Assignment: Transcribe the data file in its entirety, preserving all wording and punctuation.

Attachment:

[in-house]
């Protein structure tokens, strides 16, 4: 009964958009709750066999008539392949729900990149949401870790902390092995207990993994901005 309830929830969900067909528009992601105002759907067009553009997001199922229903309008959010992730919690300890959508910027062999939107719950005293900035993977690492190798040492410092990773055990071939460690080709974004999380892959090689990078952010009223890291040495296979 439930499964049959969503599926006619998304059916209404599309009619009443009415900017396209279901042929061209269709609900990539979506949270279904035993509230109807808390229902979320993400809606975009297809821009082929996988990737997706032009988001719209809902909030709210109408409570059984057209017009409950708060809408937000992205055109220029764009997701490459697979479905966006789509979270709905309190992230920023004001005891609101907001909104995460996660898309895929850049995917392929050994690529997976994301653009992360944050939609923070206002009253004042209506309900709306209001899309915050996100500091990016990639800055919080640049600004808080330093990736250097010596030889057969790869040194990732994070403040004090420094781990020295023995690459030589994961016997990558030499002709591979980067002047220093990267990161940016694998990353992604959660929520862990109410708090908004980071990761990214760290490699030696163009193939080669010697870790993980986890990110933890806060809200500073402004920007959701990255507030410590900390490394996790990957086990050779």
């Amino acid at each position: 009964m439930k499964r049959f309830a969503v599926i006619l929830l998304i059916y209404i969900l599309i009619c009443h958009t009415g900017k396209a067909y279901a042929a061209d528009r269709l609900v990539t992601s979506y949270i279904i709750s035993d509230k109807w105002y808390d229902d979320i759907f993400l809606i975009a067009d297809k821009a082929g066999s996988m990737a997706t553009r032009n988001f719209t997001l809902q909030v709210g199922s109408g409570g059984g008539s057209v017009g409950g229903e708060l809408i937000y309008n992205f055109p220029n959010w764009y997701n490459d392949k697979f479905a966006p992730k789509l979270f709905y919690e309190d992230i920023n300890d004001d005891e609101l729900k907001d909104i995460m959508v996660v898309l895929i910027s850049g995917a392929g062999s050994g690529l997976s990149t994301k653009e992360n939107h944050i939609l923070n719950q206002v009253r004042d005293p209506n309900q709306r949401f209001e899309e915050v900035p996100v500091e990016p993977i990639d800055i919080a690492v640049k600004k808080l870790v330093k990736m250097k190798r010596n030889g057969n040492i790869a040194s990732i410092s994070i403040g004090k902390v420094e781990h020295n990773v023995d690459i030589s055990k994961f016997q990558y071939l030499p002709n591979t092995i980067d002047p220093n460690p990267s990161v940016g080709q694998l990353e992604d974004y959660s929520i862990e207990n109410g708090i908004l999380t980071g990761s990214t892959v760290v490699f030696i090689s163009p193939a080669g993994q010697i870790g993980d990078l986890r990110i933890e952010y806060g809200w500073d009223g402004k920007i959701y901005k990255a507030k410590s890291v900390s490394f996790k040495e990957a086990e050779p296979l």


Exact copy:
[in-house]
């Protein structure tokens, strides 16, 4: 009964958009709750066999008539392949729900990149949401870790902390092995207990993994901005 309830929830969900067909528009992601105002759907067009553009997001199922229903309008959010992730919690300890959508910027062999939107719950005293900035993977690492190798040492410092990773055990071939460690080709974004999380892959090689990078952010009223890291040495296979 439930499964049959969503599926006619998304059916209404599309009619009443009415900017396209279901042929061209269709609900990539979506949270279904035993509230109807808390229902979320993400809606975009297809821009082929996988990737997706032009988001719209809902909030709210109408409570059984057209017009409950708060809408937000992205055109220029764009997701490459697979479905966006789509979270709905309190992230920023004001005891609101907001909104995460996660898309895929850049995917392929050994690529997976994301653009992360944050939609923070206002009253004042209506309900709306209001899309915050996100500091990016990639800055919080640049600004808080330093990736250097010596030889057969790869040194990732994070403040004090420094781990020295023995690459030589994961016997990558030499002709591979980067002047220093990267990161940016694998990353992604959660929520862990109410708090908004980071990761990214760290490699030696163009193939080669010697870790993980986890990110933890806060809200500073402004920007959701990255507030410590900390490394996790990957086990050779």
């Amino acid at each position: 009964m439930k499964r049959f309830a969503v599926i006619l929830l998304i059916y209404i969900l599309i009619c009443h958009t009415g900017k396209a067909y279901a042929a061209d528009r269709l609900v990539t992601s979506y949270i279904i709750s035993d509230k109807w105002y808390d229902d979320i759907f993400l809606i975009a067009d297809k821009a082929g066999s996988m990737a997706t553009r032009n988001f719209t997001l809902q909030v709210g199922s109408g409570g059984g008539s057209v017009g409950g229903e708060l809408i937000y309008n992205f055109p220029n959010w764009y997701n490459d392949k697979f479905a966006p992730k789509l979270f709905y919690e309190d992230i920023n300890d004001d005891e609101l729900k907001d909104i995460m959508v996660v898309l895929i910027s850049g995917a392929g062999s050994g690529l997976s990149t994301k653009e992360n939107h944050i939609l923070n719950q206002v009253r004042d005293p209506n309900q709306r949401f209001e899309e915050v900035p996100v500091e990016p993977i990639d800055i919080a690492v640049k600004k808080l870790v330093k990736m250097k190798r010596n030889g057969n040492i790869a040194s990732i410092s994070i403040g004090k902390v420094e781990h020295n990773v023995d690459i030589s055990k994961f016997q990558y071939l030499p002709n591979t092995i980067d002047p220093n460690p990267s990161v940016g080709q694998l990353e992604d974004y959660s929520i862990e207990n109410g708090i908004l999380t980071g990761s990214t892959v760290v490699f030696i090689s163009p193939a080669g993994q010697i870790g993980d990078l986890r990110i933890e952010y806060g809200w500073d009223g402004k920007i959701y901005k990255a507030k410590s890291v900390s490394f996790k040495e990957a086990e050779p296979l």